No one ever knew some 47 years ago that the festivities in that year would be the last under the rule of the voyadores.
It was the eight of September when the Traslacion of 1972 was held. A week after that, on September 16, 1972, the Colgante Bridge fell.
Whenever something amiss or odd happens during the days before and after the Peñafrancia fiesta, people read into those events. As part of the ROTC, I and my friends were witness to many extraordinary conduct of the procession. Our task then was to form a human cordon that would separate the voyadores from the rest of the devotees lined up on either side of the street.
As eighteen- and nineteen-year old men, we were not that good in holding off the unruly crowd. There was a time when the bearers of the carrosa, which was not in globe form, barreled against the awnings of the homes situated near the street. There was also a September when some individuals pelted the icon with dried fruits and objects. I remember another incident when as the icon was about to be placed onto the barge, it fell into the dark water of the Naga river.
It was on the 16th of September that the ultimate in these strange events took place. For those who believed in the devotion and those whose religion was akin but different to those whose faith was formed within the walls of the old church, the Colgante tragedy spoke of something evil and grand.
A week after the tragedy, with some casualties still unidentified, Martial Law was declared.
Days before the 1972 festivities, there were sightings of a light in the form of a person. Some even talked about of an image of a Lady, which appeared on the early evening sky over the river. The old men and women said the light was a message for the dark years about to descend upon the land.
The availability of past calendars online has helped me personally how to cope with my memories of Colgante, the days following that and the next Saturday.
My memory of the declaration of martial law happened on Saturday. But when I look at the calendar, that Saturday was September 23, 1972. History tells us that martial law was declared on Sept. 21, 1972.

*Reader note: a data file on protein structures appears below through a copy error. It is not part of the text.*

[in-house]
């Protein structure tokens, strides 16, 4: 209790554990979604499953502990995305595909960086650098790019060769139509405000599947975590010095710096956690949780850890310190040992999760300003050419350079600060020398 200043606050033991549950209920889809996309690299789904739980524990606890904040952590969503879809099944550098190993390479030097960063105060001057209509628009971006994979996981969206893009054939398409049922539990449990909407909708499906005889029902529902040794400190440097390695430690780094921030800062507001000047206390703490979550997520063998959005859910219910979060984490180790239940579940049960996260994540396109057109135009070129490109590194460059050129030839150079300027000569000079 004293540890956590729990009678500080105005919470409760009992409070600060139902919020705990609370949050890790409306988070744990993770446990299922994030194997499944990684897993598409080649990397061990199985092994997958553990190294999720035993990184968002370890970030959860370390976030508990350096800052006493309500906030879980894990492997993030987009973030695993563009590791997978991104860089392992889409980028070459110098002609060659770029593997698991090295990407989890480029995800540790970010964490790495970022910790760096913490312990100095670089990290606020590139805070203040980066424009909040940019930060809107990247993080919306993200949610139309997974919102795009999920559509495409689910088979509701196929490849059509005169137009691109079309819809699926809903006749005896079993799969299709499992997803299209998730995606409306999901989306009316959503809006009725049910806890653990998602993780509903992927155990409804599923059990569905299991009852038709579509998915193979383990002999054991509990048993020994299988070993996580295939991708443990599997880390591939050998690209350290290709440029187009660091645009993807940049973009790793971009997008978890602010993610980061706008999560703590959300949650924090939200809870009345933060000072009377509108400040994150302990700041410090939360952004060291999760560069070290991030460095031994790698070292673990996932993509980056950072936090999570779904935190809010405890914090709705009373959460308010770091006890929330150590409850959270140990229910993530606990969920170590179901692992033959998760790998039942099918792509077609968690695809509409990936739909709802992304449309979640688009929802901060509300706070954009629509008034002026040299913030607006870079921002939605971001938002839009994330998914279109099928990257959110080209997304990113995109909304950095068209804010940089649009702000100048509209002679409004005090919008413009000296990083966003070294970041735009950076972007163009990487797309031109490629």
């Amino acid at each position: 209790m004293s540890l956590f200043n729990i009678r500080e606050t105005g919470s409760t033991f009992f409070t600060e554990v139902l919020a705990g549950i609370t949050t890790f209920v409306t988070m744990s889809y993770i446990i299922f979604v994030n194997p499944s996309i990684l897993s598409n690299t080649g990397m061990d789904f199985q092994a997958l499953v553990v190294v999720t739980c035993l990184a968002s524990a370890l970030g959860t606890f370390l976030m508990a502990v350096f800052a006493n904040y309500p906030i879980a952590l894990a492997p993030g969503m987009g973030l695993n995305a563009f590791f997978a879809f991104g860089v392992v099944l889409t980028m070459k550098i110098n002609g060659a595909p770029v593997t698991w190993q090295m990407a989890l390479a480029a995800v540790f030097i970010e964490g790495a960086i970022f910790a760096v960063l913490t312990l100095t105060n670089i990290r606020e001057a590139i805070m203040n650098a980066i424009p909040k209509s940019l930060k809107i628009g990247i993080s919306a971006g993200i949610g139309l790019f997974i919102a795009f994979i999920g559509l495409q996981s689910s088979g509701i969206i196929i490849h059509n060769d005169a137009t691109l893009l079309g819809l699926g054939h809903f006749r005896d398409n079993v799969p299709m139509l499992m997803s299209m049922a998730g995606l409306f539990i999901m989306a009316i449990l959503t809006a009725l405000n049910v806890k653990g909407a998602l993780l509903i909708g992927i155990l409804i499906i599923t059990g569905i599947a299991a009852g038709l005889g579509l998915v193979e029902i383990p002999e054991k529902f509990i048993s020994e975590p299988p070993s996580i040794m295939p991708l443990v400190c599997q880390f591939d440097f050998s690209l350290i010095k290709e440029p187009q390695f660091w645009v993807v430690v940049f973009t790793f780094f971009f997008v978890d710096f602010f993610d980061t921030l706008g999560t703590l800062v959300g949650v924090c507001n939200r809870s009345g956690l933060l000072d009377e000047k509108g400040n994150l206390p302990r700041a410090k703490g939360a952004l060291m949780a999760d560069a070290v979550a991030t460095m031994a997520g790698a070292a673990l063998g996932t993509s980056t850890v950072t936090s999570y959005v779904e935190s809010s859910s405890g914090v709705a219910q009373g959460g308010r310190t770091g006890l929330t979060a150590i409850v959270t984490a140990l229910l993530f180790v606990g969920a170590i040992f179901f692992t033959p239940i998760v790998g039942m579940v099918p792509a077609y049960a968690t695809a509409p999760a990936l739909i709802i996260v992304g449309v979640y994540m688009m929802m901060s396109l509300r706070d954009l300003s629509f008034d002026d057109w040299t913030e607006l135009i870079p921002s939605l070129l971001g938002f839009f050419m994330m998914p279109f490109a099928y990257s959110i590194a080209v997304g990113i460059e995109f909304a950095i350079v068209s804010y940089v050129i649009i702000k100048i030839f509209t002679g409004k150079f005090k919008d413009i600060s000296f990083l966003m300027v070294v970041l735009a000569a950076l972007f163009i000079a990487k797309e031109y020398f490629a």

Martial law played tricks with memories. Marcos was good with playing tricks with histories, which are based on memories.
The Official Gazette speaks of a different history and other sources validate our fears all this time. It is said that the documents declaring martial rule were drafted on the 17th of September.
The infamous Proclamation 1081 was declared indeed on the 21st of September, which was a Thursday. On Saturday, we woke up to a quiet morning. There were no broadcasts. We reported for an ROTC formation. There was an informality in the assembly in front of the Ateneo de Naga Four Pillars. We were at Parade-Rest formation for nearly an hour when we were told to prepare to go home. Martial Law was taking effect all over the land.
In the absence of television, we never knew when the formal announcement of martial law took place. It is only in the Official Gazette again that we are told the formal declaration took place in the evening of the 25th of September, 1972.
The omens were true. Something grand and evil had descended up0n the land.
There were no more apparitions after that.
In the 1973 Traslacion, it was clearly a struggle how the ritual unruliness could be allowed to take place. A compromise was reached with the voyadores that year: at certain points, the soldiers would take over so that there would be less chaos. Certain spots were designated for this eerie arrangement. One was the curve from the side of San Francisco as the procession moved toward the Crown Hotel and made the circle around what was then Holiday Hotel.
I do not remember how this social and religious contract was arrived at. Years after that, more orderliness was imposed upon the crowd. This time it was from the institutional Church. Color-coding was set in place. Men of particular colors were assigned as bearers at prearranged points.
Every now and then, above the order and harmony, a burst of chaos and mayhem take place. The Virgin who may be at that moment is tilted to the ground is then raised again amidst shouts and shrill voices.
Years ago, there was an anxiety about how the Peñafrancia would last. Each year, the population of believers or onlookers double. The present anxiety is about bombings. The present technologies address that by jamming phones. The idea is that the new bombs are detonated by mobile devices.
Years ago, the Shrine by the River was deemed too small for the magnitude of devotion around this tiny icon. Presently, there is a Basilica with the physical grandeur supposedly commensurate to the dimension of faith around the tiny image of our Ina.
On Friday, something unchanging will witness our fervor: it is the River still dark and dirty, hostage to the ebb and flow of the sea it flows into, dedicated to by poets with smart, sad verses, and exalted and insulted by advocates earning off the miseries of this body of water.